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Alcaraz takes down Djokovic in 3 in semifinal thriller, will meet Zverev in Madrid tennis final

Carlos Alcaraz is the first man in history to defeat Rafael Nadal and Novak Djokovic in succession at a clay-court tournament. Photo credit: Mutua Madrid Open Instagram

By Ricky Dimon

Carlos Alcaraz cannot be stopped.

Two all-time greats have tried and failed in the past two days; first Rafael Nadal and then Novak Djokovic. Both came close, but on both occasions Alcaraz was too good in the end.

The 19-year-old followed up his huge quarterfinal over Nadal by outlasting Novak Djokovic 6-7(5), 7-5, 7-6(5) in the semis of the Mutua Madrid Open on Saturday afternoon. It was an epic encounter that lasted three hours and 35 minutes, after which Alcaraz earned a spot in his second Masters 1000 title match.

Every set was extremely competitive, but Djokovic especially had chances to take complete control in the second. The world No. 1 earned a break point at 4-4 and 5-5, either of which would have allowed him to serve for the match. However, Djokovic could not convert and Alcaraz eventually broke for the set on an amazing point, ending with the Spaniard tracking down a drop-shot and directing down the line for a forehand winner.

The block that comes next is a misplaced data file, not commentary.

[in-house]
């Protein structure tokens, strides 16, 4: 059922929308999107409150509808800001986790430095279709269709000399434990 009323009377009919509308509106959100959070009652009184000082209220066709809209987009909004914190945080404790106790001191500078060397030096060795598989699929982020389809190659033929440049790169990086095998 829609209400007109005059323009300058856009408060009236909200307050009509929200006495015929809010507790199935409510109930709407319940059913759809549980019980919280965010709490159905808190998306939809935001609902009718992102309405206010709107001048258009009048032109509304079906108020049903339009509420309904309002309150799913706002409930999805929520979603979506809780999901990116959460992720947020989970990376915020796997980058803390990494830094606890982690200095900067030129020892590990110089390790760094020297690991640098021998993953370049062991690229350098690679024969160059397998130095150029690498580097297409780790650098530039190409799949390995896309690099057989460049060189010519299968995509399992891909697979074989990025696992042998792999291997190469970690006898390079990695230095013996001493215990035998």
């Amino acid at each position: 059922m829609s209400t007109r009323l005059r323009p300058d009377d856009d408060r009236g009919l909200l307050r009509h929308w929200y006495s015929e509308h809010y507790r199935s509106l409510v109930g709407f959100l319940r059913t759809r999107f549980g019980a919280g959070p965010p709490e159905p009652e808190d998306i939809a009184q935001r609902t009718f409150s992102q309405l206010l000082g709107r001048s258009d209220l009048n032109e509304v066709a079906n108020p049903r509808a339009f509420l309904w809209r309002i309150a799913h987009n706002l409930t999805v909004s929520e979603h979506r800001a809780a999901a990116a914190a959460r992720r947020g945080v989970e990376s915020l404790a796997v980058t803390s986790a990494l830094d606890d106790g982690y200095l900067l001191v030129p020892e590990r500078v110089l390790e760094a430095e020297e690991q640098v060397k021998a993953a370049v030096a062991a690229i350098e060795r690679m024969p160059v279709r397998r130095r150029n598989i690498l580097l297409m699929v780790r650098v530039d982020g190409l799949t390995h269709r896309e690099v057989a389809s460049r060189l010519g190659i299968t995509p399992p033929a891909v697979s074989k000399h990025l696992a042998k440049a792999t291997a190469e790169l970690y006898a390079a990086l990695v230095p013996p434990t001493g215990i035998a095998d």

In the decider it was Alcaraz who had most of the chances. The world No. 9 generated six break-point opportunities in three different games, including a match point with Djokovic serving at 4-5, 30-40. But another tiebreaker was necessary, and Alcaraz led it the entire way–albeit never by more than a two-point margin. He capitalized on his third match point at 6-5 with a final forehand winner.

“I don’t know what the difference (in the match) was,” Alcaraz admitted. “It was so close. He had the chances to break my serve at the end of the second set. In the first set as well it was so close in the tiebreak. Honestly, I don’t know what made the difference.”

“It was a fantastic match; great battle,” Djokovic assessed. “But I am definitely disappointed with not being able to use my chances in the second set. (In the third set I had a lot of break points…. I had a lot of chances.

“(I) wasn’t able to capitalize when it mattered. He did. Congrats to him…. He held his nerves very well. For somebody of his age to play so maturely and courageously is impressive. He deserved to win.”

Alcaraz became the first player ever to beat Nadal and Djokovic in back-to-back matches on clay. He will go for a second Masters 1000 title (Miami earlier this year) in Sunday’s final against Alexander Zverev.

Ricky contributes to 10sballs.com and also maintains his own tennis website, The Grandstand. You can follow him on twitter at @Dimonator.